A cultural odyssey enthrals students
Posted 18 April 2011
The first guest speaker arranged by the Public Question Societies at both St Kilda Road and Glen Waverley in March was a winner in every way. A noted Canadian anthropologist, film-maker, author, geographer, and passionate evangelist of different ways of knowing, Harvard graduate Wade Davis held senior students captivated by his stories of a rich life lived comprehensively, and with great perspicacity, amongst some of the world’s most ancient cultures. Describing himself as essentially an adventurer and story-teller, his talk showed him to be a lot more besides, as he took his willing audience on an extraordinary and instructive journey into the mysteries and wonders of cultures where ancient wisdom truly matters. His message was simple; while not advocating a return to the pre-industrial world, or abandoning the Enlightenment and what he called the “genius of modernity”, he nonetheless was insistent that our present world needed to grow further, through its embracing of the different ways of understanding offered by exotic cultures too often thought of as primitive and irrelevant. He made us feel the pathos of loss – of languages, cultures, the old ways, even the old gods. To hear him was to be moved to another level of awareness.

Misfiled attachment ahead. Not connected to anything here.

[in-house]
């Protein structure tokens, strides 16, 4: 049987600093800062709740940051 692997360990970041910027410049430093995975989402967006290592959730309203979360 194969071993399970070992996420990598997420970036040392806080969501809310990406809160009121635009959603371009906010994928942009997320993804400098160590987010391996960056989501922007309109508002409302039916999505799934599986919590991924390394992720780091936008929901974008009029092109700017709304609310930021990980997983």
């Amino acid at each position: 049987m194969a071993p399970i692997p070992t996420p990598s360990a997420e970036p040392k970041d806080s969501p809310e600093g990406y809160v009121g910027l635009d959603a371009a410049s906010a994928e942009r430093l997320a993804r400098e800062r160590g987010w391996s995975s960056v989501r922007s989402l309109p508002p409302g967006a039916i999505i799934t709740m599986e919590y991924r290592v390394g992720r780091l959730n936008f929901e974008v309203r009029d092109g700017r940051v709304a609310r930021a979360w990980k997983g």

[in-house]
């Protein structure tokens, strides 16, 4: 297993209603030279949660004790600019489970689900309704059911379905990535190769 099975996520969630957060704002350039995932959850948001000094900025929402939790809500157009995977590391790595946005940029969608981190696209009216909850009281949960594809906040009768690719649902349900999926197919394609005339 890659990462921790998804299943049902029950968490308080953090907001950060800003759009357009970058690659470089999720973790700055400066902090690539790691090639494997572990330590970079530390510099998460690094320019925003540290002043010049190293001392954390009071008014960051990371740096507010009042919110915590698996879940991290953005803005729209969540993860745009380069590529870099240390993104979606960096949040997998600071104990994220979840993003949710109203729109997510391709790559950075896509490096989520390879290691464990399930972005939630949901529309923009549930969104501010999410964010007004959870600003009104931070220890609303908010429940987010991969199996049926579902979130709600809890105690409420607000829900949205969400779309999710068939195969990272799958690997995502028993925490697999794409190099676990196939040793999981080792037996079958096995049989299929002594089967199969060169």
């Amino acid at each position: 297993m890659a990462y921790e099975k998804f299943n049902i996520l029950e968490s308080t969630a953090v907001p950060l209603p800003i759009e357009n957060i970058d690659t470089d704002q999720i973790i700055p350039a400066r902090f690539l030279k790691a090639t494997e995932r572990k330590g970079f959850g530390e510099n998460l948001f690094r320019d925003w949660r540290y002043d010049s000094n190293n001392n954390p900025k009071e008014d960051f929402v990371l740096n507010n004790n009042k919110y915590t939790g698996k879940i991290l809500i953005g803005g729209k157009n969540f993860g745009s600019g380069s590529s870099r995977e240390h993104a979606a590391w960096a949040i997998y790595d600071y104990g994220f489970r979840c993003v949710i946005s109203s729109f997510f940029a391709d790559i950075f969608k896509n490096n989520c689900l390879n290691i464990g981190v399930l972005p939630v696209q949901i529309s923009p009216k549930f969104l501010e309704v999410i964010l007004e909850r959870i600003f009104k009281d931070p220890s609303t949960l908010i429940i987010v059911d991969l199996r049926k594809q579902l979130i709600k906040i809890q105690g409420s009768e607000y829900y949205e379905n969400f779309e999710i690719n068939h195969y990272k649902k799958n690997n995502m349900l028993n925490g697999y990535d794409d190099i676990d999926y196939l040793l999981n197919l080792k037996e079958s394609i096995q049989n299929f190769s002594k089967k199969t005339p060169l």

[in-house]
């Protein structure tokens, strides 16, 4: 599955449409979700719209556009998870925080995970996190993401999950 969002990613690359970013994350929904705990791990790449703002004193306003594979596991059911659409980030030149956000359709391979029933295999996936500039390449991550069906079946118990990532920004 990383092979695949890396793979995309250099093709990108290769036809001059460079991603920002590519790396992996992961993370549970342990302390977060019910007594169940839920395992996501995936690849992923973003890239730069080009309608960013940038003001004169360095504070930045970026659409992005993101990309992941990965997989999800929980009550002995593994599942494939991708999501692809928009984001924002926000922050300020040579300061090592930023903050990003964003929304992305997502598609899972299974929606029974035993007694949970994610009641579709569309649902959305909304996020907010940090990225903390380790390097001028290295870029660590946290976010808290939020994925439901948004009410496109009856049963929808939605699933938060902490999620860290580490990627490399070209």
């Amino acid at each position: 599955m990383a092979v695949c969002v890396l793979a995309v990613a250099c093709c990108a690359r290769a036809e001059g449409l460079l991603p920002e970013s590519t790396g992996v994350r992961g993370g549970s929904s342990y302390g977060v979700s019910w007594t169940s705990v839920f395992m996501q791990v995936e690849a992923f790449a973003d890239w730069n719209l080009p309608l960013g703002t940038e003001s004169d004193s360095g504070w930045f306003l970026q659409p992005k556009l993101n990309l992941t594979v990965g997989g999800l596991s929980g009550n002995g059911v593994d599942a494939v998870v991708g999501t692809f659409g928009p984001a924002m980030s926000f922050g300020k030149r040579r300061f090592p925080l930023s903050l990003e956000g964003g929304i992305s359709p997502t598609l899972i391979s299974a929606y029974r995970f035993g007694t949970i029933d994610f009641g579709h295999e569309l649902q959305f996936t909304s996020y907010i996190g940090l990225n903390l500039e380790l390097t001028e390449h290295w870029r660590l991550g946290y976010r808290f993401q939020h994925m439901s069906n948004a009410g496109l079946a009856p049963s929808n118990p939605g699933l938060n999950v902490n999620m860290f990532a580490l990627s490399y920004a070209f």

The good news is that the students felt so too, and the level of sympathy he generated was everywhere apparent. Holding adolescents spellbound for 75 minutes, in a stuffy hall, and in the afternoon (at St Kilda Road), was for Wade an adventure in itself. But he did it with ease, and the young audience clearly found the message compelling; the applause was generous and sustained. Wade Davis may well have been gratified too that the future looks bright, if the Wesley audience was anything to go by. And we should be proud of the willingness of the bulk of our students to embrace important global issues.
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